Powerful Title IX report reveals reporting loopholes and roster manipulation in women’s college sports

The start of the women's mile finals during the Division I Men's and Women's Indoor Track and Field Championships
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A powerful new report by USA Today highlights how top U.S. colleges and universities are still falling short of complying with Title IX, the landmark law that prohibits sex-based discrimination in any school or education program that receives funding from the federal government.

Most notable among the findings in USA Today’s comprehensive data analysis, which centered on 107 public schools in the Football Bowl Subdivision during the 2018-19 school year, was widespread use of roster manipulation as well as remarkable disparities in spending on travel, equipment and recruiting for women’s teams vs. their male counterparts.

Passed 50 years ago this June as part of Title IX of the Education Amendments of 1972, the pivotal 37-word sentence reads: “No person in the United States shall, on the basis of sex, be excluded from participation in, be denied the benefits of, or be subjected to discrimination under any education program or activity receiving Federal financial assistance.”

Related: Fifty years later, Title IX slogan ‘Give women a sporting chance’ still propels advocates

For those charged with implementing Title IX, it became obvious that one clear way to close the gender gap at the collegiate level was to require schools to provide equitable opportunities for women and men to play sports. However, USA Today found that schools have been abusing the accepted rules in ways that allow them “to comply with the letter of the law while violating its spirit.”

According to the report, the schools collectively added more than 3,600 additional participation “opportunities” for female athletes during the 2018-19 academic year despite not adding one new women’s team to any athletic program. Schools accomplished this by counting participants in ways that inflate women’s rosters:

  • Double- and triple-counting athletes: Schools in the analysis created 2,252 women’s roster spots thanks to a controversial counting method, permitted by the U.S. Department of Education, which oversees Title IX compliance and allows schools to count athletes more than once if they compete in more than one sport. One common example is in track and field, where an athlete that competes in cross country, indoor track and outdoor track can be counted as three participation opportunities to the federal government.
  • Padding women’s rowing rosters: Twenty-seven schools presented rosters with more athletes than needed, with teams averaging 87 women – more than double the maximum number allowed at most conference championships. Based on roster caps set in federal lawsuits at two Division I rowing programs, USA Today counted at least 838 female rowers – more than one-third – filled unnecessary roster spots.
  • Counting male practice players: At least one of every four women’s basketball players reported by schools to the federal government were actually men. Of the 107 schools surveyed, 52 of them counted at least 601 men as female participants who scrimmage with women’s basketball teams.

On the money front, the USA Today analysis found that for every dollar that schools spent on travel, equipment and recruiting for men’s teams, they spent just 71 cents on women. Over two seasons (2018-19 and 2019-20), that added up to $125 million more spent on men than women.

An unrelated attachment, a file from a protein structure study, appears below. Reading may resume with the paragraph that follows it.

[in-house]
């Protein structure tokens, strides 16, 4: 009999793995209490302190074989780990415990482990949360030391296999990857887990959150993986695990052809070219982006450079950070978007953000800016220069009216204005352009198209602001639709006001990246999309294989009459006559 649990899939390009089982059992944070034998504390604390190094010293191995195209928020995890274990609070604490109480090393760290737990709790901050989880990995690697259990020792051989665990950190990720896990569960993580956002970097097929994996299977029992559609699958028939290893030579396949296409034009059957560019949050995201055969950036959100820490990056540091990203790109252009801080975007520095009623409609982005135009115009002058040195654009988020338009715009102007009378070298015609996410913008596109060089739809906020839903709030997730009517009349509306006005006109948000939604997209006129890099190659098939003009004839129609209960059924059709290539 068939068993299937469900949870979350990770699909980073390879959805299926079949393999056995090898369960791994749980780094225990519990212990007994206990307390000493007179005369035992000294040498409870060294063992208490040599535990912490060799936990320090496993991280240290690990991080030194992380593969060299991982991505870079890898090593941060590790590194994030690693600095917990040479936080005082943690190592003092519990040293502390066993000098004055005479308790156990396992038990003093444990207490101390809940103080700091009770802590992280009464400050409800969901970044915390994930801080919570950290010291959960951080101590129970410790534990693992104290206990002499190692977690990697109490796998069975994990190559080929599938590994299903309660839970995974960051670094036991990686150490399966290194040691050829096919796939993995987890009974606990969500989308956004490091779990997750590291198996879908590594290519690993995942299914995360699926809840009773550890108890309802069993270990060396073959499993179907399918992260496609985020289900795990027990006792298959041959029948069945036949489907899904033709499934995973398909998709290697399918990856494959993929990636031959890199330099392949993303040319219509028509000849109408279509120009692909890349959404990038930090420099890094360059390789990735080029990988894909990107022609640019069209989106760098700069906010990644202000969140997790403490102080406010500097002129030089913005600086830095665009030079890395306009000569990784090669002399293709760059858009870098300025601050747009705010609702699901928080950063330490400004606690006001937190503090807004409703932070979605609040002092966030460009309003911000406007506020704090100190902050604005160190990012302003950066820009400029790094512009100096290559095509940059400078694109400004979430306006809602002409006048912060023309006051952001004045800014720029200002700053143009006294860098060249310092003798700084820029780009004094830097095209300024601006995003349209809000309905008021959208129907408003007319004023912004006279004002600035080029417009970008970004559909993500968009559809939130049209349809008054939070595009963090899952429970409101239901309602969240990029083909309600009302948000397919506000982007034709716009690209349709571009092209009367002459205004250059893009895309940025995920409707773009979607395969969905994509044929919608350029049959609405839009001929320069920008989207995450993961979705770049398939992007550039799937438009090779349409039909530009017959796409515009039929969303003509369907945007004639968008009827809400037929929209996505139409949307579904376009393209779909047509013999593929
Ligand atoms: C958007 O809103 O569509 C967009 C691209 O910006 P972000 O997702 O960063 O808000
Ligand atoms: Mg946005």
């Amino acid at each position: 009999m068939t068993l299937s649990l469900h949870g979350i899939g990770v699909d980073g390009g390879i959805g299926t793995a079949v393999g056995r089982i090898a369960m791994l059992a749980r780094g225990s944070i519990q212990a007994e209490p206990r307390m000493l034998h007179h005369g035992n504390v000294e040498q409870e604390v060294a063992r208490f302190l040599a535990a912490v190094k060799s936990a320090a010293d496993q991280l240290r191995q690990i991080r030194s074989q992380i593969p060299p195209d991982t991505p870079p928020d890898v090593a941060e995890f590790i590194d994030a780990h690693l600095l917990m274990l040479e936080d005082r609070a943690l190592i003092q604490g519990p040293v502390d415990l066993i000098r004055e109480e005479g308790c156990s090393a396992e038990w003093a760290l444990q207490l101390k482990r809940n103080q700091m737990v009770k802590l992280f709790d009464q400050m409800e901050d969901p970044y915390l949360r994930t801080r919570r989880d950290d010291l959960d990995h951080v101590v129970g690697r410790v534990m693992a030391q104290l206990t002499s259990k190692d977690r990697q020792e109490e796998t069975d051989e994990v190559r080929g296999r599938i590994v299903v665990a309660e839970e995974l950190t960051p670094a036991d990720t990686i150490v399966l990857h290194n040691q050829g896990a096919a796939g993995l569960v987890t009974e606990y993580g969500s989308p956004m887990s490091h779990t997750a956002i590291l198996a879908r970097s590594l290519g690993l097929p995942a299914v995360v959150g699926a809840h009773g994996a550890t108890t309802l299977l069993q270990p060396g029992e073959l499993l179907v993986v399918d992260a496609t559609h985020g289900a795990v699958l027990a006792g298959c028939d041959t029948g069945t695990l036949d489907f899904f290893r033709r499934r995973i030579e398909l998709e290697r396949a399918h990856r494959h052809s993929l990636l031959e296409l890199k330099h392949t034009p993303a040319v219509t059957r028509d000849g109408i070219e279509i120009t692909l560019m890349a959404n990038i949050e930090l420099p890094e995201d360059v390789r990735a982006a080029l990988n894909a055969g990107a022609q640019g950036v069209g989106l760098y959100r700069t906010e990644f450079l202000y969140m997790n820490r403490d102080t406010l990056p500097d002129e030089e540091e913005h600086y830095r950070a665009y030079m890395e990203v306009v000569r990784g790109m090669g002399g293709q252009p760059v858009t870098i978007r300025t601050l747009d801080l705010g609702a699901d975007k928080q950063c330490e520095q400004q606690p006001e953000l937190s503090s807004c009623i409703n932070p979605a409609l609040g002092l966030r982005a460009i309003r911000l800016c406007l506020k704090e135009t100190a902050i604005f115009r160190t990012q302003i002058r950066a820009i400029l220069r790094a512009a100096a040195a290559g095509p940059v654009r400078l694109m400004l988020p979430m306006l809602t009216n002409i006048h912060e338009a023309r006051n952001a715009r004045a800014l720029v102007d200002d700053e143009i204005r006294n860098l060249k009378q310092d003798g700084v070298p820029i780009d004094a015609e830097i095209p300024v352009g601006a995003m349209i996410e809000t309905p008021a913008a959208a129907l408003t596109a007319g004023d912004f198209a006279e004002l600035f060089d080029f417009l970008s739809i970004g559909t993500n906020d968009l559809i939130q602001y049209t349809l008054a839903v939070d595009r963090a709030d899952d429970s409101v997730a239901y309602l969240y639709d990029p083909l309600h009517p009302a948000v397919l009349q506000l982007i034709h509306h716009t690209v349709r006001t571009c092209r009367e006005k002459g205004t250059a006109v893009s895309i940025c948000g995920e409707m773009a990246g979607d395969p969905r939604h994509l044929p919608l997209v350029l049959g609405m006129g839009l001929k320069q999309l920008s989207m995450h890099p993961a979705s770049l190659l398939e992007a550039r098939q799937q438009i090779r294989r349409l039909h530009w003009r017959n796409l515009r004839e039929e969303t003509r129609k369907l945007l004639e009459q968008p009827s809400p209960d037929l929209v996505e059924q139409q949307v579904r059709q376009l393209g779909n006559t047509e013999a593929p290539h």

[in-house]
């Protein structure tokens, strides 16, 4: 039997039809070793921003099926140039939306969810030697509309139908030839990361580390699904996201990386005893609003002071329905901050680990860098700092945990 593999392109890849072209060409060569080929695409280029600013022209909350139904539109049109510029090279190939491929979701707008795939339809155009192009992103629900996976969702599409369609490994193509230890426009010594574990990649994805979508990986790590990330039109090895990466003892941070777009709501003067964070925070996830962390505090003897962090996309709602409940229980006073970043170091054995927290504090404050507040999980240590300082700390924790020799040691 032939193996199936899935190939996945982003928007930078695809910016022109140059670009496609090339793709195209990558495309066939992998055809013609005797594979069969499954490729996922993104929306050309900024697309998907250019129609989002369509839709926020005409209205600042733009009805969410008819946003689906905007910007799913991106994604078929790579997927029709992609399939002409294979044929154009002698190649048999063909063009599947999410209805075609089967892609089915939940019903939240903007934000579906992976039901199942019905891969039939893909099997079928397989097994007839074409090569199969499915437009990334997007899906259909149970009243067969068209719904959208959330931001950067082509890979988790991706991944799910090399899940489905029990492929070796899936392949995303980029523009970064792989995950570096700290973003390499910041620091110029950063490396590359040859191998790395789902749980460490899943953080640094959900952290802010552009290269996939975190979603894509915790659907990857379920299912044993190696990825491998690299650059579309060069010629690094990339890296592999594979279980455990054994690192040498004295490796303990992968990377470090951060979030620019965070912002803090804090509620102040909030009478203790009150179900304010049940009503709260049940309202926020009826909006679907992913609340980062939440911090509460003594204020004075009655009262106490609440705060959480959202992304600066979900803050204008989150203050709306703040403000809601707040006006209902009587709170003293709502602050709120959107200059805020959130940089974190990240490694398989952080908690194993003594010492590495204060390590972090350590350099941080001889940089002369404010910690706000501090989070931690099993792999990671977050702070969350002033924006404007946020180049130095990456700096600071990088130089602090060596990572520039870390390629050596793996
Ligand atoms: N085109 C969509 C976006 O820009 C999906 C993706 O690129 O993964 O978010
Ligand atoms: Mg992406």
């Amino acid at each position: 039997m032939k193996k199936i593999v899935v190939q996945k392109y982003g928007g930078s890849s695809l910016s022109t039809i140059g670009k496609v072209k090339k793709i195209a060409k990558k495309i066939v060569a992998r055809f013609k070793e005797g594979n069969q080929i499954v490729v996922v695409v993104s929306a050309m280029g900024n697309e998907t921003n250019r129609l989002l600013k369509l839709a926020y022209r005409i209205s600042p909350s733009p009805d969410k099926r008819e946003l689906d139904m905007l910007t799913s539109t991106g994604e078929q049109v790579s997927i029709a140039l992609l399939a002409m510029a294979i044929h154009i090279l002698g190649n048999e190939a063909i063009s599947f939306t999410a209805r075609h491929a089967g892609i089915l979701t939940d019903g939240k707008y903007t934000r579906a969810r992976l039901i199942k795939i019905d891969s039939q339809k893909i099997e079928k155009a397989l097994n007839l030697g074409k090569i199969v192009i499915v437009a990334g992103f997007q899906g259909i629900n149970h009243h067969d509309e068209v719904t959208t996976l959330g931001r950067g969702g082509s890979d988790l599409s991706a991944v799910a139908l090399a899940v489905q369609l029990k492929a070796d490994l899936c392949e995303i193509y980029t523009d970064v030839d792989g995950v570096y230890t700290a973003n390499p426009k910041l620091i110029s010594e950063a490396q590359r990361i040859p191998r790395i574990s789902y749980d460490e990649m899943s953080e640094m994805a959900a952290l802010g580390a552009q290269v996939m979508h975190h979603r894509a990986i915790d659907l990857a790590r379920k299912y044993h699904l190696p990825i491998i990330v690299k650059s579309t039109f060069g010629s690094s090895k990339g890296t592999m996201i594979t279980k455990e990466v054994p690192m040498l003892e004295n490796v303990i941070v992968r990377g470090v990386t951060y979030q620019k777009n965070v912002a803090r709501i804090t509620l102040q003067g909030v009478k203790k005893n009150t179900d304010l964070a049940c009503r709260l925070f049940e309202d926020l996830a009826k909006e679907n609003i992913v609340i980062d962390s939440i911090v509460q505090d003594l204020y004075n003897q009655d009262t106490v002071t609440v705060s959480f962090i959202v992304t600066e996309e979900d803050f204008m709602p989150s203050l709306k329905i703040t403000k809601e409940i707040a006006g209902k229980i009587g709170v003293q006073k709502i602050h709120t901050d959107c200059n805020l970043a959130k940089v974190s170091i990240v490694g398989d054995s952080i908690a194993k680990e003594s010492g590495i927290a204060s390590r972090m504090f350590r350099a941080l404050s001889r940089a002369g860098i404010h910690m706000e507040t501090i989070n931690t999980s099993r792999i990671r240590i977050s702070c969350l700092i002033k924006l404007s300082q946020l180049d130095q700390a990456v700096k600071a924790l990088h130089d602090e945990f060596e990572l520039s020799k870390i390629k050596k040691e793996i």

USA Today focused solely on sports with comparable men’s and women’s squads – basketball, baseball and softball, golf, soccer, swimming and diving, and tennis – and found that spending on soccer and swimming was roughly equal, while the greatest disparities were found in basketball, where coaches and athletic departments spent 63 cents on women for every dollar spent on men.

Some notable spending numbers:

  • Of the 107 schools, only two – University of Hawaii and University of Toledo – spent more on travel for its women’s basketball teams; 19 schools spent at least $1 million more on the men than the women.
  • Schools collectively spent $8.7 million (39 percent) more on equipment for men’s basketball than for the women.
  • On recruiting, schools spent $19 million (72 percent) more on recruiting for its men’s basketball programs than for the women’s programs. For example, Indiana University spent $1.2 million for its men’s basketball team compared to $216,513 spent for the women’s team.

However, compliance with Title IX is not based on specific teams but rather on a school’s entire athletic department, and the U.S. Department of Education only requires that spending on similar teams be equitable, which does not mean equal.

The overall result is a misleading picture that makes schools look better than they are at providing equitable playing opportunities for women. Additionally, the loopholes exposed by USA Today’s report reveal it’s the reporting guidelines themselves that need to be scrutinized more closely. In particular, the fact that Title IX compliance hinges on roster spots and not distinct athletes should be reexamined.

“If people, meaning athletic administrators and college presidents, wanted to be in compliance with Title IX because it was the right thing to do, they would’ve done it already,” said Nicole LaVoi, director of the University of Minnesota’s Tucker Center for Research on Girls & Women in Sport, via USA Today.

“They’ve had 50 years to figure it out,” she added. “So there’s no, ‘Well just give us time. We’ll figure it out.’ No, they’ve had 50 years. And so many schools are still struggling with this.”